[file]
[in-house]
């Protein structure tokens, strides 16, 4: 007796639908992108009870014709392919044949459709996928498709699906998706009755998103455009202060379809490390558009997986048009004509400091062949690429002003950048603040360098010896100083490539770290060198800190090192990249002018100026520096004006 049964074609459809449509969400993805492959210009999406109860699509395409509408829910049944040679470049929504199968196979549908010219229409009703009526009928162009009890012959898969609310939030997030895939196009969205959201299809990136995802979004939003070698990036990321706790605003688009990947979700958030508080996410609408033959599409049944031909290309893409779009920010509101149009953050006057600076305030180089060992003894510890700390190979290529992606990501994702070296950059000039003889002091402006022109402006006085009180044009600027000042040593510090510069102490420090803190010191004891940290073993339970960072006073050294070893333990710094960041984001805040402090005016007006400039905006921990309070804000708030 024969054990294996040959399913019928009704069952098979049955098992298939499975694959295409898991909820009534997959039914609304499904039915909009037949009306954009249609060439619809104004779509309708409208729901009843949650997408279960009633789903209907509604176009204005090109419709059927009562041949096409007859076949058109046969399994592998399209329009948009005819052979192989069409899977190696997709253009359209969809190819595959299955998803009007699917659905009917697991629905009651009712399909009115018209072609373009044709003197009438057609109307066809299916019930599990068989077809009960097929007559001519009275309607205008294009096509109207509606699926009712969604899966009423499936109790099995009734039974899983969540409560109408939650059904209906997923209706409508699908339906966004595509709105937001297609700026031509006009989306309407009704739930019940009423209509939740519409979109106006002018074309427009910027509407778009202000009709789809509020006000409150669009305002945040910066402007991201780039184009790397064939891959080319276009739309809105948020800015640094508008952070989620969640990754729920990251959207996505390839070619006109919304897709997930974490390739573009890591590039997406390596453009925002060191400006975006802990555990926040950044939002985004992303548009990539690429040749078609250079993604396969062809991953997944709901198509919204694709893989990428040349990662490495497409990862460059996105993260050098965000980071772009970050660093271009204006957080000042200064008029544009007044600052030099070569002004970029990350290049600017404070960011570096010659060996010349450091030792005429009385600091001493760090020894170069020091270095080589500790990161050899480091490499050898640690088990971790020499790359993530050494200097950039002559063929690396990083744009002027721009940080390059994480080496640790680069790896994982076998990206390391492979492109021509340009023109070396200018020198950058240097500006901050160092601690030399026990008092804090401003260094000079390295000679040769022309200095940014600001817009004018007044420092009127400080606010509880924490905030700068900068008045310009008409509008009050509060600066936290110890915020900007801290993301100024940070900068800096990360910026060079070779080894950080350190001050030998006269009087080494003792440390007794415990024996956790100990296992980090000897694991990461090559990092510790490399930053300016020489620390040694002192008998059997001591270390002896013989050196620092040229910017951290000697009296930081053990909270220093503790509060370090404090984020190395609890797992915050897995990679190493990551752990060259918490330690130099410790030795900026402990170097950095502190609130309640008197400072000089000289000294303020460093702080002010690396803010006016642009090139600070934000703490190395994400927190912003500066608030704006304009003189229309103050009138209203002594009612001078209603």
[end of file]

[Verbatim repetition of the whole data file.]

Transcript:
[in-house]
């Protein structure tokens, strides 16, 4: 007796639908992108009870014709392919044949459709996928498709699906998706009755998103455009202060379809490390558009997986048009004509400091062949690429002003950048603040360098010896100083490539770290060198800190090192990249002018100026520096004006 049964074609459809449509969400993805492959210009999406109860699509395409509408829910049944040679470049929504199968196979549908010219229409009703009526009928162009009890012959898969609310939030997030895939196009969205959201299809990136995802979004939003070698990036990321706790605003688009990947979700958030508080996410609408033959599409049944031909290309893409779009920010509101149009953050006057600076305030180089060992003894510890700390190979290529992606990501994702070296950059000039003889002091402006022109402006006085009180044009600027000042040593510090510069102490420090803190010191004891940290073993339970960072006073050294070893333990710094960041984001805040402090005016007006400039905006921990309070804000708030 024969054990294996040959399913019928009704069952098979049955098992298939499975694959295409898991909820009534997959039914609304499904039915909009037949009306954009249609060439619809104004779509309708409208729901009843949650997408279960009633789903209907509604176009204005090109419709059927009562041949096409007859076949058109046969399994592998399209329009948009005819052979192989069409899977190696997709253009359209969809190819595959299955998803009007699917659905009917697991629905009651009712399909009115018209072609373009044709003197009438057609109307066809299916019930599990068989077809009960097929007559001519009275309607205008294009096509109207509606699926009712969604899966009423499936109790099995009734039974899983969540409560109408939650059904209906997923209706409508699908339906966004595509709105937001297609700026031509006009989306309407009704739930019940009423209509939740519409979109106006002018074309427009910027509407778009202000009709789809509020006000409150669009305002945040910066402007991201780039184009790397064939891959080319276009739309809105948020800015640094508008952070989620969640990754729920990251959207996505390839070619006109919304897709997930974490390739573009890591590039997406390596453009925002060191400006975006802990555990926040950044939002985004992303548009990539690429040749078609250079993604396969062809991953997944709901198509919204694709893989990428040349990662490495497409990862460059996105993260050098965000980071772009970050660093271009204006957080000042200064008029544009007044600052030099070569002004970029990350290049600017404070960011570096010659060996010349450091030792005429009385600091001493760090020894170069020091270095080589500790990161050899480091490499050898640690088990971790020499790359993530050494200097950039002559063929690396990083744009002027721009940080390059994480080496640790680069790896994982076998990206390391492979492109021509340009023109070396200018020198950058240097500006901050160092601690030399026990008092804090401003260094000079390295000679040769022309200095940014600001817009004018007044420092009127400080606010509880924490905030700068900068008045310009008409509008009050509060600066936290110890915020900007801290993301100024940070900068800096990360910026060079070779080894950080350190001050030998006269009087080494003792440390007794415990024996956790100990296992980090000897694991990461090559990092510790490399930053300016020489620390040694002192008998059997001591270390002896013989050196620092040229910017951290000697009296930081053990909270220093503790509060370090404090984020190395609890797992915050897995990679190493990551752990060259918490330690130099410790030795900026402990170097950095502190609130309640008197400072000089000289000294303020460093702080002010690396803010006016642009090139600070934000703490190395994400927190912003500066608030704006304009003189229309103050009138209203002594009612001078209603």